Fishing League Worldwide Chairman and CEO Irwin Jacobs and his wife were found dead Wednesday at their Minnesota home, authorities said.

Orono Police Chief Correy Farniok said the bodies of Irwin and Alexandra Jacobs were found in a bed along with a gun. Farniok would not confirm if it was a murder-suicide but told the Minneapolis Star Tribune that investigators were not looking for any suspects. Both Alexandra and Irwin were 77.

Irwin Jacobs was well known in the marine industry through the FLW Tour and the now-defunct Genmar Holdings, which at one time was reportedly the largest boatbuilder in the world.

“We are heartbroken by this loss, and we ask that our privacy be respected as we grieve during this very difficult time,” the Jacobs’ children said in a statement to the media.

Jacobs in the 1970s earned a reputation as a corporate raider, taking failing companies and liquidating the businesses. He helped launch the television shopping channel Cable Value Network, which was later sold to QVC. Jacobs at one time held a minority stake in the Minnesota Vikings.

Jacobs, who lived in the Minneapolis area, bought the bass-tournament organization and renamed it the FLW Tour after the founder of Ranger Boats, Forrest L. Wood. Jacobs signed Walmart as a title sponsor and got leading consumer brands such as General Motors and Procter & Gamble involved in the sport.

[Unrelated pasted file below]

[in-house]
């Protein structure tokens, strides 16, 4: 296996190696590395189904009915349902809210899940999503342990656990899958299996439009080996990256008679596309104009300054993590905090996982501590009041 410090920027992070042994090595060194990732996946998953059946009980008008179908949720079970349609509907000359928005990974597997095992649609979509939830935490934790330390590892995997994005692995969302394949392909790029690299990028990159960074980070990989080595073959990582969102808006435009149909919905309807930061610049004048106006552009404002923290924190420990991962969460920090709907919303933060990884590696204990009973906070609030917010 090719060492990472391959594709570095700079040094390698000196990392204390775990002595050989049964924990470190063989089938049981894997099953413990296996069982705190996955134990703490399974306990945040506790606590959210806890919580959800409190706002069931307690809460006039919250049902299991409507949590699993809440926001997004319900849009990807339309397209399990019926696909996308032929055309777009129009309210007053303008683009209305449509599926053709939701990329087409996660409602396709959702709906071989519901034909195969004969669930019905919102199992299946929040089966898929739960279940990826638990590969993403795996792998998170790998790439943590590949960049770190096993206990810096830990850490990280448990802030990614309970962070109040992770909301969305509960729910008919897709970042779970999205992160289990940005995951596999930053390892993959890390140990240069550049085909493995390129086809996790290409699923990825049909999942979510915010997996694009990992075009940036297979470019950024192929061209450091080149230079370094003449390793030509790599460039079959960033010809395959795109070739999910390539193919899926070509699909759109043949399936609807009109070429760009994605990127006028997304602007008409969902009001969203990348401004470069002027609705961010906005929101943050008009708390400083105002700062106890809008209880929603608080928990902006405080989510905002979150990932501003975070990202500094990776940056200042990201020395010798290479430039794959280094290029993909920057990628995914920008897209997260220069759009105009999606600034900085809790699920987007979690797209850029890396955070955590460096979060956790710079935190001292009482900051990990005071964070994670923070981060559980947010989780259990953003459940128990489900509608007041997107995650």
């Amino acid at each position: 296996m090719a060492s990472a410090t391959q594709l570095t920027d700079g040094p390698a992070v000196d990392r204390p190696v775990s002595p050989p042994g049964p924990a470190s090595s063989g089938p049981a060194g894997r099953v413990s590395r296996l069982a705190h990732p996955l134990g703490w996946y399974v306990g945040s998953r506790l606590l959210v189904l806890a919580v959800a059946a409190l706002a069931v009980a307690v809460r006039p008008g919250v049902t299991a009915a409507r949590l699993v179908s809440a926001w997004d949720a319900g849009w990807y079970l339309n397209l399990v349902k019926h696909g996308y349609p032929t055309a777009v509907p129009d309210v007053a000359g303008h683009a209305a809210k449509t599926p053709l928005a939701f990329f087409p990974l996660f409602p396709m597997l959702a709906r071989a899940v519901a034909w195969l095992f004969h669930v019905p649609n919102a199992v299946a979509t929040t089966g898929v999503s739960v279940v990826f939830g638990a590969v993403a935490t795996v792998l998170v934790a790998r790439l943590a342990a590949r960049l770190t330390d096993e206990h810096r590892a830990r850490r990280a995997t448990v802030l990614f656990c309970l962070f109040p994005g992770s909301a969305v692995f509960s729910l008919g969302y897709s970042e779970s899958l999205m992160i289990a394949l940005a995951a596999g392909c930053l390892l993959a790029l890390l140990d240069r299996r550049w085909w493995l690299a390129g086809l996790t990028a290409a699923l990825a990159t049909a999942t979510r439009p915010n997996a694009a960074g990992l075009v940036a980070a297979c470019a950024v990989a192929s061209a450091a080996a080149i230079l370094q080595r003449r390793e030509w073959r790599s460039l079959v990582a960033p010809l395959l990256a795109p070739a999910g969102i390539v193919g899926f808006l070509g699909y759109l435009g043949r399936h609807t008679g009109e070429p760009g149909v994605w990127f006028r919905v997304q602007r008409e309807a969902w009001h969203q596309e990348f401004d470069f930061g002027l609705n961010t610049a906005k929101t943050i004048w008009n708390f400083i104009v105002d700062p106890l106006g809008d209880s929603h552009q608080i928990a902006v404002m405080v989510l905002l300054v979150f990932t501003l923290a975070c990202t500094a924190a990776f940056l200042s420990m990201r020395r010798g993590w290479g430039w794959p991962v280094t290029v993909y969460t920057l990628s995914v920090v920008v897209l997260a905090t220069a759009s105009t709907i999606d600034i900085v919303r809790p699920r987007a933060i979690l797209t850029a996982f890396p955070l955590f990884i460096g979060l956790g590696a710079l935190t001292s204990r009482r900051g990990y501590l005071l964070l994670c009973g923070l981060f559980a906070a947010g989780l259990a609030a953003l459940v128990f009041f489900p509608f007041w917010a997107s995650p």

FLW Outdoors made history in 2007 by awarding the first $1 million prize to an angler who won the Forrest Wood Cup championship. Jacobs was inducted into the Bass Fishing Hall of Fame in 2010.

When Jacobs owned Genmar Holdings, the company had venerable brands Scarab Boats, Wellcraft and Hatteras Yachts. The company also produced Crestliner, Glastron and Larson Boats among other brands. Slammed by the recession, Genmar filed for bankruptcy protection in 2009. Genmar was later liquidated and the assets were auctioned off.

The Jacobs were philanthropic in Minneapolis providing funding for group homes for disabled individual and the arts community.